Volunteering ‘in DNA’ of chief executive

Volunteer South’s new chief executive Lynda Marnie is happily settled in Dunedin. PHOTO: PETER...
Volunteer South’s new chief executive Lynda Marnie is happily settled in Dunedin. PHOTO: PETER MCINTOSH
Lynda Marnie’s passion for volunteering goes back to her childhood in Scotland.

Her mother had a love of animals and volunteered at a cat rescue, so excursions in the car to help a stricken feline were common.

That early exposure to volunteering stuck with Miss Marnie, who is the new chief executive of Volunteer South.

"It’s just part of my DNA," she said this week.

Kaituao o te Tai Tonga/Volunteer South is a charitable trust that engages and supports both volunteers and volunteer-involving organisations and community groups in Otago and Southland.

In essence, Volunteer South was about connecting "hearts, minds, energy and talents" of volunteers with organisations — typically not-for-profits — wanting to do great things and needing volunteers. It also held an important neutral role, advocating for all things volunteering related, Miss Marnie said.

This year marked 25 years since Miss Marnie moved to New Zealand. She originally came on a one-year working visa but ended up staying, settling in Auckland and then Nelson.

After a year and a-half in Hanmer Springs, she and her partner moved to Dunedin six months ago, having decided they wanted to be in a city again.

With a desire to remain in the South Island, they decided their options were either Christchurch or Dunedin and it was the Edinburgh of the South that won out.

They spent a month in the city, staying at various AirBnB properties to get a feel for it and "literally fell in love".

"We fell in love with the people. We just felt welcomed everywhere we went, from the bus stop to the lady in the supermarket to the cafe. We felt it was where we wanted to be," she said.

Several months later, Miss Marnie got the job at Volunteer South, which was 20 hours a week, based in Dunedin Community House. She also spent 20 hours in a role in a commercial company in the city.

Her skills were transferable across different sectors and she loved the balance that her work provided.

"I’m always trying to solve problems and find new ways of doing things. I just feel so fortunate."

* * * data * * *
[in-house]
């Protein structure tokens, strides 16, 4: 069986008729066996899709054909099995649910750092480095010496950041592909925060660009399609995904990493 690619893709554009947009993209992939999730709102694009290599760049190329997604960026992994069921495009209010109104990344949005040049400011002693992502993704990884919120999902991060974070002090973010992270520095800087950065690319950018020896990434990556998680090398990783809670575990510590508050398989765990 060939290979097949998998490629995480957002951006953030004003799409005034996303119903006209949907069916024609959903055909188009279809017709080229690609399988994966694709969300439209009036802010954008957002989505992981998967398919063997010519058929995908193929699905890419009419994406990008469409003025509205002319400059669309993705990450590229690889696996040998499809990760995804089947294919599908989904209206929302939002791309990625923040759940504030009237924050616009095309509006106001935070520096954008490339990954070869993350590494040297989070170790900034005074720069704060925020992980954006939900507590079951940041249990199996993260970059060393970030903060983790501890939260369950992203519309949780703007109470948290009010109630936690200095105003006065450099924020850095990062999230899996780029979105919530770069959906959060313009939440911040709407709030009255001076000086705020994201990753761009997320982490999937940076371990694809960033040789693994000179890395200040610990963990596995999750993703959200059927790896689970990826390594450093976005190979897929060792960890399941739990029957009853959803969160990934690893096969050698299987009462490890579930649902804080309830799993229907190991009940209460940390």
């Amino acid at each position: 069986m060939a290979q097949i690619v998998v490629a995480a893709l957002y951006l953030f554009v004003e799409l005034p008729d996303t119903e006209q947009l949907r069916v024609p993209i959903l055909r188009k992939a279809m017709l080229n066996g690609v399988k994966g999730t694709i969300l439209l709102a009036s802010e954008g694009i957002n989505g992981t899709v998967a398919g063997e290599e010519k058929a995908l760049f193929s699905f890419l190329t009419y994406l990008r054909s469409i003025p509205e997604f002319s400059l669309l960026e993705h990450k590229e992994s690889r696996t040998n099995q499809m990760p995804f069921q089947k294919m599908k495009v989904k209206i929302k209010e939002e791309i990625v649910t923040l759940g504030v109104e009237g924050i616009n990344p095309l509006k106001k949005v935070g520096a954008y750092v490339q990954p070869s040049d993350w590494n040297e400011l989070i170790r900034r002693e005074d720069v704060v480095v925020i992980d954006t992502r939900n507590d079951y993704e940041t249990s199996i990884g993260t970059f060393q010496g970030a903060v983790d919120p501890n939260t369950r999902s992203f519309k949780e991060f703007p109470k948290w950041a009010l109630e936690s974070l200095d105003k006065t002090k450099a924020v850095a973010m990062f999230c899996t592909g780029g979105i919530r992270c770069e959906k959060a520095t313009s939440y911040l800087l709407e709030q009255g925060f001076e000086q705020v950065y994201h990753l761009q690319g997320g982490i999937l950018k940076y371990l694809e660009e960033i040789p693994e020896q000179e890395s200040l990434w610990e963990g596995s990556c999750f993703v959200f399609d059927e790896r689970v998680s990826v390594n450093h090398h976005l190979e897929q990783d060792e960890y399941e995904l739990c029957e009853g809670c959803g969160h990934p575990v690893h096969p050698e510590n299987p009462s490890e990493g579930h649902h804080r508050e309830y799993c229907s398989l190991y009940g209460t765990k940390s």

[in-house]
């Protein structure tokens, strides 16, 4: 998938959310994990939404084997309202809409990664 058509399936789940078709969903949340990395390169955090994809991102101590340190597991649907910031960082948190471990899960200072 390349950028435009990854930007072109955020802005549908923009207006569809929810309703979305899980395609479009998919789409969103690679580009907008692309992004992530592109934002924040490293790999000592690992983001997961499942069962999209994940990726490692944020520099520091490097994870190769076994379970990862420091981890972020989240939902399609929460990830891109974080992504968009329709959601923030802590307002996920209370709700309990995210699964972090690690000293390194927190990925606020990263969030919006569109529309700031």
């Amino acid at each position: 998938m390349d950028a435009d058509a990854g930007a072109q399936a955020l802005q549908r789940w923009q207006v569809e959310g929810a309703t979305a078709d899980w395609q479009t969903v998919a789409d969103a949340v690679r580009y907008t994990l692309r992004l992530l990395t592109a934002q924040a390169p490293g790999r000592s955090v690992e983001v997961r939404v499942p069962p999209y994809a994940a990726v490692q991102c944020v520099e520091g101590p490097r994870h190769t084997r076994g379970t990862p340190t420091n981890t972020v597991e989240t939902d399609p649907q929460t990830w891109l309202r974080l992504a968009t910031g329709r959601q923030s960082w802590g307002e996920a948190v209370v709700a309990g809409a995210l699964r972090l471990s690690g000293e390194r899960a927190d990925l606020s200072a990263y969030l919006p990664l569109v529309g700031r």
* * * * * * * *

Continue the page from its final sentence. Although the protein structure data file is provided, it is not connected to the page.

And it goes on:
After starting work in Auckland with a recruitment company, she moved to international corporates like Air New Zealand, Qantas and Ricoh, before working with SMEs during her time in Nelson.

"I’ve been fortunate to work with 15-plus industries across multiple sectors and feel privileged to have been along
for the ride with them all,"
Miss Marnie said.

She also set up her own business, Boots and All Business Solutions, which was all about providing business solutions with a dose of personality, she said.

When it came to the current state of volunteering, Miss Marnie believed there was always a desire for people to give.

"I think people give silently and frequently."

Covid-19 had been "a bit of a jolt" and a reminder that connecting with people "fuels all of us".

There was a real sense in people realising that what they did mattered and that they should invest their time in things they enjoyed. Organisations were now tapping into that.

The volunteering she had done "enriches your life so much. I’m just so bloody passionate about it", she said.

Miss Marnie believed there were "massive hearts" in the South, with down-to-earth and approachable people.

"The size of the city means you can develop great relationships quite quickly and you can have an impact more easily.

"I heard something the other day, giving is one of the most selfish things you can do. You get so much more back than you give. I think that’s true," she said.

While volunteering for the hospice, she worked in the in-patient unit and the experience brought her "the greatest joy".

Miss Marnie was very grateful for the "awesome" board and team at Volunteer South. Her position pulled on her people, marketing and strategic skills to hopefully make a difference.

Whatever organisation she worked with, she wanted people to play their strengths. "I want to be happy in my work. Why wouldn’t I want other people to be?"


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